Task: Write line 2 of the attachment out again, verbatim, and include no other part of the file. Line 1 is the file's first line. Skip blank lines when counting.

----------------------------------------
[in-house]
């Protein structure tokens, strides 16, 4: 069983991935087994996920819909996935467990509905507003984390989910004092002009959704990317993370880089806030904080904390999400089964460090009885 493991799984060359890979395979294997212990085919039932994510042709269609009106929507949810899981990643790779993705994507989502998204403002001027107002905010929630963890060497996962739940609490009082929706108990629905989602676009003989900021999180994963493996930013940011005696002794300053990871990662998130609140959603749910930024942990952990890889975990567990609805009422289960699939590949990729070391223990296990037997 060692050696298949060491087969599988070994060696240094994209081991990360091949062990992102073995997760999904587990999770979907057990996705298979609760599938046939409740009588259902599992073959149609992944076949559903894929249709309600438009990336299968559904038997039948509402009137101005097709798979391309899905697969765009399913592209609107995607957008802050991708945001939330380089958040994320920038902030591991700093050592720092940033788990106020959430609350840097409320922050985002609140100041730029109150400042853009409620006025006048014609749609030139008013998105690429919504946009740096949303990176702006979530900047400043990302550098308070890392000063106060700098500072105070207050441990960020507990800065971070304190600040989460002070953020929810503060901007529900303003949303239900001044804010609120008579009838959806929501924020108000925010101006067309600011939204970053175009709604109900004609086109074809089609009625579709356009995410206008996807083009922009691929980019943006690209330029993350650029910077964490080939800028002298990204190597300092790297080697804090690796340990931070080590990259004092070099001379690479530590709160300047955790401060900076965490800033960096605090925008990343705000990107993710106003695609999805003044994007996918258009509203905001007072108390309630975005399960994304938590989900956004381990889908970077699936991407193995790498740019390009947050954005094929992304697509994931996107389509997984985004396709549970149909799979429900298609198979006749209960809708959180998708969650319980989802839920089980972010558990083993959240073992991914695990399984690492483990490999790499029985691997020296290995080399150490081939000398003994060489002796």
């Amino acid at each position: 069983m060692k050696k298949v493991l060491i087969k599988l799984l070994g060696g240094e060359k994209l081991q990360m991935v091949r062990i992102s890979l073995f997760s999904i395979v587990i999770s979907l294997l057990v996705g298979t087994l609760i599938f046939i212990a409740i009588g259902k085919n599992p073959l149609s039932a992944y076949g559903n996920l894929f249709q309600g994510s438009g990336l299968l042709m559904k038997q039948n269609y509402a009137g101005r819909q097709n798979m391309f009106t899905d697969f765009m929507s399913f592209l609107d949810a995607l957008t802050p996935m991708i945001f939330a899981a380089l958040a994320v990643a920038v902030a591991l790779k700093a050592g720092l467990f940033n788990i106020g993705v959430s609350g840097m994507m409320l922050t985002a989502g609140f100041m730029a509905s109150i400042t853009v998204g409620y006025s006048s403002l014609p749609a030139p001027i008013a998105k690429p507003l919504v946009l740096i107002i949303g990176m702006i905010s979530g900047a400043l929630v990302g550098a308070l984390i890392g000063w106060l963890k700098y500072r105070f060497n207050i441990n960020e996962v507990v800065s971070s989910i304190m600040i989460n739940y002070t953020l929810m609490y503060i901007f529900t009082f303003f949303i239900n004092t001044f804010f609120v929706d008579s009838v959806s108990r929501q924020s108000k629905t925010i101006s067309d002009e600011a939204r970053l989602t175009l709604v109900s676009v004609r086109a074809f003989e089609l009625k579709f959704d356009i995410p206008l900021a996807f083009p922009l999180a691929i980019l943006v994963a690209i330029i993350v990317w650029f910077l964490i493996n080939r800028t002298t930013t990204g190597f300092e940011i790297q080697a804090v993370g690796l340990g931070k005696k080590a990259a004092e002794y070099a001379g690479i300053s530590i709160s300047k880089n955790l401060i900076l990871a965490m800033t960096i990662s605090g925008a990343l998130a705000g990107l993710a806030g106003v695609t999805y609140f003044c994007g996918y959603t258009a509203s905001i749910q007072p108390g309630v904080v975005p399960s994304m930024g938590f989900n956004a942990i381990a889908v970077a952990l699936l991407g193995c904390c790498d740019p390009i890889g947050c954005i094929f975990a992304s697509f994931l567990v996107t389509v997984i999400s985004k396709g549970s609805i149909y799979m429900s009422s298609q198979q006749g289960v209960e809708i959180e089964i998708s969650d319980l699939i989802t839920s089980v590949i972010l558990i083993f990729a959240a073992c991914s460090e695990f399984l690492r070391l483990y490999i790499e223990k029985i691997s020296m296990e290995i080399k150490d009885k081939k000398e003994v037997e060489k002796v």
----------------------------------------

């Protein structure tokens, strides 16, 4: 069983991935087994996920819909996935467990509905507003984390989910004092002009959704990317993370880089806030904080904390999400089964460090009885 493991799984060359890979395979294997212990085919039932994510042709269609009106929507949810899981990643790779993705994507989502998204403002001027107002905010929630963890060497996962739940609490009082929706108990629905989602676009003989900021999180994963493996930013940011005696002794300053990871990662998130609140959603749910930024942990952990890889975990567990609805009422289960699939590949990729070391223990296990037997 060692050696298949060491087969599988070994060696240094994209081991990360091949062990992102073995997760999904587990999770979907057990996705298979609760599938046939409740009588259902599992073959149609992944076949559903894929249709309600438009990336299968559904038997039948509402009137101005097709798979391309899905697969765009399913592209609107995607957008802050991708945001939330380089958040994320920038902030591991700093050592720092940033788990106020959430609350840097409320922050985002609140100041730029109150400042853009409620006025006048014609749609030139008013998105690429919504946009740096949303990176702006979530900047400043990302550098308070890392000063106060700098500072105070207050441990960020507990800065971070304190600040989460002070953020929810503060901007529900303003949303239900001044804010609120008579009838959806929501924020108000925010101006067309600011939204970053175009709604109900004609086109074809089609009625579709356009995410206008996807083009922009691929980019943006690209330029993350650029910077964490080939800028002298990204190597300092790297080697804090690796340990931070080590990259004092070099001379690479530590709160300047955790401060900076965490800033960096605090925008990343705000990107993710106003695609999805003044994007996918258009509203905001007072108390309630975005399960994304938590989900956004381990889908970077699936991407193995790498740019390009947050954005094929992304697509994931996107389509997984985004396709549970149909799979429900298609198979006749209960809708959180998708969650319980989802839920089980972010558990083993959240073992991914695990399984690492483990490999790499029985691997020296290995080399150490081939000398003994060489002796």